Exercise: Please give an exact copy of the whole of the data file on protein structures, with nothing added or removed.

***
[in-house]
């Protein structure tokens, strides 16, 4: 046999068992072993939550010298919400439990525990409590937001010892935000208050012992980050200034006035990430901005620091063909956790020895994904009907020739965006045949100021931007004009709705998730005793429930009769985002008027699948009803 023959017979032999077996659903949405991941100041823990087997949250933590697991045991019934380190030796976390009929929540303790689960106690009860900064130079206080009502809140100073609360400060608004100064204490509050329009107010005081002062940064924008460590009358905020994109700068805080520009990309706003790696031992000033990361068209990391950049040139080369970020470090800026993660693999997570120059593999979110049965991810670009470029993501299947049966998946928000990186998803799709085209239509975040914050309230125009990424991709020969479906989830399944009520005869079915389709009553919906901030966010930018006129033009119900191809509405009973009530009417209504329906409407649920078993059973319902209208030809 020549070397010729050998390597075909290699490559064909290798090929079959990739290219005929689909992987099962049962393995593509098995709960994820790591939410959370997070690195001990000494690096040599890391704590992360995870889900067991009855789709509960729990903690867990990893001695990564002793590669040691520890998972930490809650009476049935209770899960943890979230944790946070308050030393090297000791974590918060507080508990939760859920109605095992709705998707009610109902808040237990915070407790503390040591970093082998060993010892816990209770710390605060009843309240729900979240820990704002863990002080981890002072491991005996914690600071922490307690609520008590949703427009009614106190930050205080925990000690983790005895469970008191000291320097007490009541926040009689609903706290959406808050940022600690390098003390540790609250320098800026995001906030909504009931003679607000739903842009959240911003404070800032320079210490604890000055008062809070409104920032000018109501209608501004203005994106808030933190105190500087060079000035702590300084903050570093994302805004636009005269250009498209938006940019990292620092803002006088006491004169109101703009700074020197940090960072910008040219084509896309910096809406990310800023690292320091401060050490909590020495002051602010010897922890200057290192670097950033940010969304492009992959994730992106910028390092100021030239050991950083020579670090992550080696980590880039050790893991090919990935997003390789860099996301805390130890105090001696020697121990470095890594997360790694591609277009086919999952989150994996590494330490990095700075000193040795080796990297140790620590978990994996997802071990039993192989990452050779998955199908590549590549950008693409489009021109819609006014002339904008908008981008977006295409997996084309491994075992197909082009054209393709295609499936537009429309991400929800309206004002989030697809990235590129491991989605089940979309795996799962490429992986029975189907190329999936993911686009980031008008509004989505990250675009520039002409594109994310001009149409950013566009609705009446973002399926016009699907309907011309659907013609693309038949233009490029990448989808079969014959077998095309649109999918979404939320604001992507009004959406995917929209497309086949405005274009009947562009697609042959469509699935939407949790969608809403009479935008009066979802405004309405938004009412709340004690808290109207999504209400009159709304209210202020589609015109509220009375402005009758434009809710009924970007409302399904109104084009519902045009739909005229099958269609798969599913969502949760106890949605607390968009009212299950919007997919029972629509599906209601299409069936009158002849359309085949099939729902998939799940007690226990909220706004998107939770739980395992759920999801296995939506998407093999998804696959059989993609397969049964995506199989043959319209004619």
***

[in-house]
């Protein structure tokens, strides 16, 4: 046999068992072993939550010298919400439990525990409590937001010892935000208050012992980050200034006035990430901005620091063909956790020895994904009907020739965006045949100021931007004009709705998730005793429930009769985002008027699948009803 023959017979032999077996659903949405991941100041823990087997949250933590697991045991019934380190030796976390009929929540303790689960106690009860900064130079206080009502809140100073609360400060608004100064204490509050329009107010005081002062940064924008460590009358905020994109700068805080520009990309706003790696031992000033990361068209990391950049040139080369970020470090800026993660693999997570120059593999979110049965991810670009470029993501299947049966998946928000990186998803799709085209239509975040914050309230125009990424991709020969479906989830399944009520005869079915389709009553919906901030966010930018006129033009119900191809509405009973009530009417209504329906409407649920078993059973319902209208030809 020549070397010729050998390597075909290699490559064909290798090929079959990739290219005929689909992987099962049962393995593509098995709960994820790591939410959370997070690195001990000494690096040599890391704590992360995870889900067991009855789709509960729990903690867990990893001695990564002793590669040691520890998972930490809650009476049935209770899960943890979230944790946070308050030393090297000791974590918060507080508990939760859920109605095992709705998707009610109902808040237990915070407790503390040591970093082998060993010892816990209770710390605060009843309240729900979240820990704002863990002080981890002072491991005996914690600071922490307690609520008590949703427009009614106190930050205080925990000690983790005895469970008191000291320097007490009541926040009689609903706290959406808050940022600690390098003390540790609250320098800026995001906030909504009931003679607000739903842009959240911003404070800032320079210490604890000055008062809070409104920032000018109501209608501004203005994106808030933190105190500087060079000035702590300084903050570093994302805004636009005269250009498209938006940019990292620092803002006088006491004169109101703009700074020197940090960072910008040219084509896309910096809406990310800023690292320091401060050490909590020495002051602010010897922890200057290192670097950033940010969304492009992959994730992106910028390092100021030239050991950083020579670090992550080696980590880039050790893991090919990935997003390789860099996301805390130890105090001696020697121990470095890594997360790694591609277009086919999952989150994996590494330490990095700075000193040795080796990297140790620590978990994996997802071990039993192989990452050779998955199908590549590549950008693409489009021109819609006014002339904008908008981008977006295409997996084309491994075992197909082009054209393709295609499936537009429309991400929800309206004002989030697809990235590129491991989605089940979309795996799962490429992986029975189907190329999936993911686009980031008008509004989505990250675009520039002409594109994310001009149409950013566009609705009446973002399926016009699907309907011309659907013609693309038949233009490029990448989808079969014959077998095309649109999918979404939320604001992507009004959406995917929209497309086949405005274009009947562009697609042959469509699935939407949790969608809403009479935008009066979802405004309405938004009412709340004690808290109207999504209400009159709304209210202020589609015109509220009375402005009758434009809710009924970007409302399904109104084009519902045009739909005229099958269609798969599913969502949760106890949605607390968009009212299950919007997919029972629509599906209601299409069936009158002849359309085949099939729902998939799940007690226990909220706004998107939770739980395992759920999801296995939506998407093999998804696959059989993609397969049964995506199989043959319209004619």